Boston Globe 30 November 2014
Few political debates in this country are as freighted with emotional, cultural, and ideological baggage as those that touch on the choices people make in forming families. When public discourse turns to decisions about wedlock and child-rearing — think of Daniel Patrick Moynihan’s 1965 report on “the breakdown of the Negro family,” or the uproar over Murphy Brown during the 1992 presidential race, or the modern push for same-sex marriage — civility is too often swept away amid a storm of hurt feelings and self-righteousness.
All the more reason, then, to welcome two recent studies — one national in scope, one focused on Massachusetts — on the effects of single parenthood and the decline in marriage. Both lay out data with clarity, while avoiding moralizing or disapproval.
One report, aptly titled “For Richer, For Poorer,” is by sociologist W. Bradford Wilcox of the American Enterprise Institute and economist Robert I. Lerman of the Urban Institute. It documents the profound links that connect family structure and financial well-being and underscores what decades of empirical data have shown: Families headed by married couples tend to be stronger economically than those headed by unwed single parents.
“Anyone concerned about family inequality, men’s declining labor-force participation, and the vitality of the American dream should worry about the nation’s retreat from marriage,” the authors write. The steady fall in the percentage of married two-parent households — from 78 percent in 1980 to 66 percent in 2012 — goes a long way toward explaining why so many ordinary families have trouble climbing beyond the lower rungs on the economic ladder. Correlation isn’t proof of causation, of course. But there is no refuting the strong association between growing up with both parents in an intact family and achieving higher levels of education, work, and income as young adults.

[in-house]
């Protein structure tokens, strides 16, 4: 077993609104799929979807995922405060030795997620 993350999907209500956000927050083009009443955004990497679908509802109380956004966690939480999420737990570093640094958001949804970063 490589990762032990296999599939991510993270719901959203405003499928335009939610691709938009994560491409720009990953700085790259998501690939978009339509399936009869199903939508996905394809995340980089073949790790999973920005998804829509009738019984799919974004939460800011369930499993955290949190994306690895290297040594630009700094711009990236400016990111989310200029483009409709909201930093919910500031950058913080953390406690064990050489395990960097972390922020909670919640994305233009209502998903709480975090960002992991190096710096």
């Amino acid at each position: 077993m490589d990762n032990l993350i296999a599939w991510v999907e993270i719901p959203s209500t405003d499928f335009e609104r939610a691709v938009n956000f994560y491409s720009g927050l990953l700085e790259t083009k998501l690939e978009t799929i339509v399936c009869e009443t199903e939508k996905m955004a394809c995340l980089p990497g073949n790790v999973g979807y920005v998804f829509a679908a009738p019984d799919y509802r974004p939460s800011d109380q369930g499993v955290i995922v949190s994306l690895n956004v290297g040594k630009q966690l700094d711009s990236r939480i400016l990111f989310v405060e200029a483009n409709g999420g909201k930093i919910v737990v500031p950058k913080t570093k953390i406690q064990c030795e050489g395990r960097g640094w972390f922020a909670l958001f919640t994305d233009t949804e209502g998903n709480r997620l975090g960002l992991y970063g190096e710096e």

Wilcox and Lerman put dollar amounts to the “intact-family premium” reaped by those who are raised by their own biological or adoptive parents. By age 28 to 30, for example, men from such backgrounds are earning on average $6,500 more per year in personal income than their peers from single-parent homes. And since growing up with both parents increases one’s likelihood of marrying as an adult, men and women who were raised by married parents tend to enjoy much higher family incomes as well — in the case of that 28- to 30-year-old male, more than $16,000 higher, on average.